Preferred Citation: Goldstein, Melvyn C. The Snow Lion and the Dragon: China, Tibet, and the Dalai Lama. Berkeley:  University of California Press,  c1997 1997.

The Imperial Era

The British Enter the Picture

By the late nineteenth century British influence on the Indian subcontinent extended right to the border of Tibet as the string of Himalayan states and principalities fell under British influence. As early as 1861 the British colonial government in India approved an "exploratory" mission to Lhasa if permits could be obtained from China. There was considerable hope that a flourishing trade might develop between Tibet and India, with India siphoning up some of the substantial Sino-Tibetan trade in tea and manufactured goods and receiving wool, horns, skins, medicinal herbs, gold, musk, and so forth, from Tibet. At that time Tibet prohibited the importation of India tea. Britain secured China's approval for such a mission in the Chefu convention of 1876, which permitted India to send a "mission of exploration" from China to Tibet either by way of Sichuan or Gansu, or from India.[19]

In 1886 a British mission—the Macaulay mission—was assembled in Sikkim to enter Tibet. Tibetan opposition prevented its departure, but its presence prompted Tibet to send troops into a border section of Sikkim it claimed as its own territory. This led in turn to a British attack in 1888 that drove the Tibetans out of the area. As a result of the fighting, the Manchu


amban in Lhasa went to India for discussions with the British. These talks led to the treaty of 1890 in which Britain's protectorate over Sikkim was recognized by China, and the Sikkim-Tibet border was delineated. Three years later, in 1893, a British trade treaty with China obtained Chinese acceptance of a "trade mart" at Yadong on the Tibetan side of the Sikkim-Tibet border that would be open to all British subjects for commerce. The British government also secured the right to send officials to reside in Yadong (Tibet) to oversee British trade there.

Tibet, however, was not a party to these agreements and refused to cooperate in their implementation. A stalemate ensued. Such was the situation when Lord Curzon took office as the new viceroy of India in 1899. He realized that China had no practical control over events in Tibet, so he obtained permission from London to try to initiate direct communication and relations with Lhasa. The thirteenth Dalai Lama (who had assumed power in 1895) had no interest in relations with the British, so when Curzon sent him a series of letters, he returned them unopened with the reply that the Chinese would be displeased if the Dalai Lama were to correspond with the British.[20] Unable to initiate face-to-face talks with the Tibetan government, Curzon next convinced London in 1903 to permit an expedition to enter Tibet to force negotiations. The Tibetans refused to negotiate with this expedition, so its British officers and officials led their Indian troops deeper and deeper into Tibet, ostensibly to induce negotiations. The Tibetan military attempted to block their advance, and a series of battles ensued in which the Tibetans were easily defeated, suffering losses of over a thousand troops. In the battle of Guru alone, between six hundred and seven hundred Tibetan troops were killed in a matter of minutes. No match for the invaders, the British force entered Lhasa, the capital of Tibet, on August 3, 1904. They were the first Western troops ever to conquer Tibet.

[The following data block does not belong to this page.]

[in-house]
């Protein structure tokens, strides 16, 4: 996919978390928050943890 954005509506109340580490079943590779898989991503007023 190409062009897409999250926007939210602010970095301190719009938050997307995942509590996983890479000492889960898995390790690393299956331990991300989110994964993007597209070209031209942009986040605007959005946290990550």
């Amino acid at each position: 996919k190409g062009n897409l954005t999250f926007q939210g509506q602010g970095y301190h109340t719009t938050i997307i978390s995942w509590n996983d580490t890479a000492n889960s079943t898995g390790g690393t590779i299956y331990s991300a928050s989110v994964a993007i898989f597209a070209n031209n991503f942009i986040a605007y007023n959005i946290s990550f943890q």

Throughout this period the Chinese government (through its amban ) urged the thirteenth Dalai Lama to negotiate with


the British expeditionary force to prevent their further advance, and then when it was about to enter Lhasa, to meet with Younghusband, its leader. But China had no control over the Dalai Lama, who ignored these admonitions and fled to exile in Mongolia, fearing he would be compelled to sign an unfavorable agreement. From Mongolia, the Dalai Lama hoped to obtain the czar's support against Britain.